As was mentioned earlier, models are always a little unclear. It may be that we will have an increase in suicide rates with this crisis, which is unique because it's both a biological natural crisis and a financial crisis, but maybe we won't. The Milan data suggest that the population as a whole is very resilient. The risk is for the people we know are already at risk, which are those people with psychiatric conditions or people with chronic physical diseases. Maybe we just need to double our attention to those persons.

I want to mention a couple other things that might be risk factors. As you mentioned, suicide has been a major interest of mine for many years, given that I focus on people with depression and bipolar illness, which are the most important risk factors for suicide.

We know that there is a seasonal pattern where there's increased risk in the spring and the fall. In fact, the months with the highest suicide rates are April and May, which is right now. Now is the time to be potentially concerned. If we have a second peak of the infectious pandemic in the fall, we might find that the rates will start going up then or maybe in the following spring. We need to pay attention to those risk factors.

From what I've read so far, the first published case of suicide related to the COVID-19 pandemic was in Bangladesh. It involved a villager who had been stigmatized by other villagers for being positive. Now there's another case, reported on by the BBC, of a Muslim villager in India who was stigmatized by Hindu villagers for carrying the virus. The person ended up testing negative after he committed suicide.

I also think that perhaps more so in less developed countries where there are other ethnic and religious tensions, there are cultural factors that play into increasing suicide rates.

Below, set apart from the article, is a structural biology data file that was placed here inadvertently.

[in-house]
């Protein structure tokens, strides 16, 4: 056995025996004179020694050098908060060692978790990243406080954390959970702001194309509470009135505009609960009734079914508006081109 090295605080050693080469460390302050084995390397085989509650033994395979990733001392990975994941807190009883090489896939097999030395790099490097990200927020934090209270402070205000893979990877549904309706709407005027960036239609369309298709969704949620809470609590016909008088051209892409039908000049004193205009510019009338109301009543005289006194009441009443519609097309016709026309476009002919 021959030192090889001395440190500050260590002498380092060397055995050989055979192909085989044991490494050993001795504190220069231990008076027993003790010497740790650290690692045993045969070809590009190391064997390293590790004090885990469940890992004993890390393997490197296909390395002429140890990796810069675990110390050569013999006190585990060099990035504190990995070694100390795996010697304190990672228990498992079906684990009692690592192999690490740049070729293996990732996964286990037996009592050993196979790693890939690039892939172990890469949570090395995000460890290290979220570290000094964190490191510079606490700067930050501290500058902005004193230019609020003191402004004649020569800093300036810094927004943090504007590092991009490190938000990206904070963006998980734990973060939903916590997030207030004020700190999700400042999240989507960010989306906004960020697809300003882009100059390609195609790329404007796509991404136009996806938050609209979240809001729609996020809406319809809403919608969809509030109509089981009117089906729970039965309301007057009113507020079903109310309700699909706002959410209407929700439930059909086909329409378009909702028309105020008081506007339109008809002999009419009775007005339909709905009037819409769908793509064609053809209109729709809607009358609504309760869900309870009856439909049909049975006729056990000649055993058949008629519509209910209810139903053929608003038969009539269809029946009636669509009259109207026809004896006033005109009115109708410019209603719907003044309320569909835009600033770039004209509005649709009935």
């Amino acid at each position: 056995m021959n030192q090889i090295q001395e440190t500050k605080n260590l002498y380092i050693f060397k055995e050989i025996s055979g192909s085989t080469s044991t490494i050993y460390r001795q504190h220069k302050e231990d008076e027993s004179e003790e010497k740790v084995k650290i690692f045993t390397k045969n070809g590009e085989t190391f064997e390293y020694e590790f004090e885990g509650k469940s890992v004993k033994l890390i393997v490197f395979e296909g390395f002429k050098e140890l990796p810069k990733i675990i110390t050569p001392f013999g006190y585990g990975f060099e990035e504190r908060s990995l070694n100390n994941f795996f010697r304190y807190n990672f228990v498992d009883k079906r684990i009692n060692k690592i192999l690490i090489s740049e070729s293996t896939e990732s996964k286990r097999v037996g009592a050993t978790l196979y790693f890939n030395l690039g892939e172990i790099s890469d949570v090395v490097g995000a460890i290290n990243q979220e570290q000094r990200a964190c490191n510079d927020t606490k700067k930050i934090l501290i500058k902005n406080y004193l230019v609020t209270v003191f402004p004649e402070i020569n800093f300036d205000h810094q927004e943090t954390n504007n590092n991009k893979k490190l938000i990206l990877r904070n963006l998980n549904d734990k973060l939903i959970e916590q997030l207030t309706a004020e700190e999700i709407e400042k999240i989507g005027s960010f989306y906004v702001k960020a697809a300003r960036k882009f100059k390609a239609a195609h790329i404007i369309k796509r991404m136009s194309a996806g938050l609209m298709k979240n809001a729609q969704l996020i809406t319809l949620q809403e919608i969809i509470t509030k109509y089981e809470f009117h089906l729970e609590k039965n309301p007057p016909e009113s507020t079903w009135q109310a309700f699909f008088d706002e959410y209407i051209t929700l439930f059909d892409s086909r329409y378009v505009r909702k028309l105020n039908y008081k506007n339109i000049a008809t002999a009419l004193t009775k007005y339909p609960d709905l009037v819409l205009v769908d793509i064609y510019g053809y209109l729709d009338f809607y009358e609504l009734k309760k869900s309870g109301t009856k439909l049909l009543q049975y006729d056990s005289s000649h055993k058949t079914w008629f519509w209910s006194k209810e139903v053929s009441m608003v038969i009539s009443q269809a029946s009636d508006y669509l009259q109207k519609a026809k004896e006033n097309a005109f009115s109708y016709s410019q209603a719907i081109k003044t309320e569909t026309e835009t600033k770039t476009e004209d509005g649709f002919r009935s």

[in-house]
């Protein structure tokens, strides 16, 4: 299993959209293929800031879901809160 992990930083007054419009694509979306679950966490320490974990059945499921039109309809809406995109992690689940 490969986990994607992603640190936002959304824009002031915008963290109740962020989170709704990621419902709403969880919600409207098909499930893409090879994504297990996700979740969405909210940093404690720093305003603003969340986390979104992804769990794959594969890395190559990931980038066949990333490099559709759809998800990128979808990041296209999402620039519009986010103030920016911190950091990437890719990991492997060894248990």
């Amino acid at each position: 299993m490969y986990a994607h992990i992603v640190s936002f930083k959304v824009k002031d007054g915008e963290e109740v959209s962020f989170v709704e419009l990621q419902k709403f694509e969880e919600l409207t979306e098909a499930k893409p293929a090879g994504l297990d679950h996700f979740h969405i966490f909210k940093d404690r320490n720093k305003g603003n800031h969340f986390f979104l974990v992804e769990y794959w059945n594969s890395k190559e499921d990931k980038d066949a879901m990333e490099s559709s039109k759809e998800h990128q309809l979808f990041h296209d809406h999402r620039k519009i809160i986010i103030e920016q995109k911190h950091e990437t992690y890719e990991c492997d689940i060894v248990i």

Strakowski: Those are really interesting points, Nassir. I think they raise the important and critical component of all this work, which is that there are likely to be groups who are more at risk than others, and identifying those risk factors is going to be important.

My big worry in this country is that we already had a dramatic increase over the past 5 years in suicides in young people in the 15- to 24-year-old age group. Those are the same people who I worry about within the context of now being shuttered away from their peers, which is critical at that age. In families where abuse rates are going to now go up, they would have previously been under surveillance or been able to escape. Then, superimposed on top of this is the opioid epidemic in this country, which is also a risk to the young folks, and may be a double risk both from parental substance abuse and from their own.

Andy, what are your thoughts about that? I know you have also modeled the substance abuse problem as a consequence of this epidemic.

Keller: Yes, we have, Steve. I think it kind of fits well with what Nassir was talking about, because one of the things that we've seen with suicide, and that we also see with substance use–related deaths, is that they really vary by community across the country.

When we look at the suicide rates over the past few years—and we've looked at this in different counties in Texas—we really don't see a big change in the urban counties. Where we see the higher rates of suicide that have increased dramatically in the past few years are really in our smaller and more rural counties, which in many cases is where we also are seeing higher rates of substance use disorder. I think that the "deaths of despair" construct, at least in Texas counties, does seem to be the case.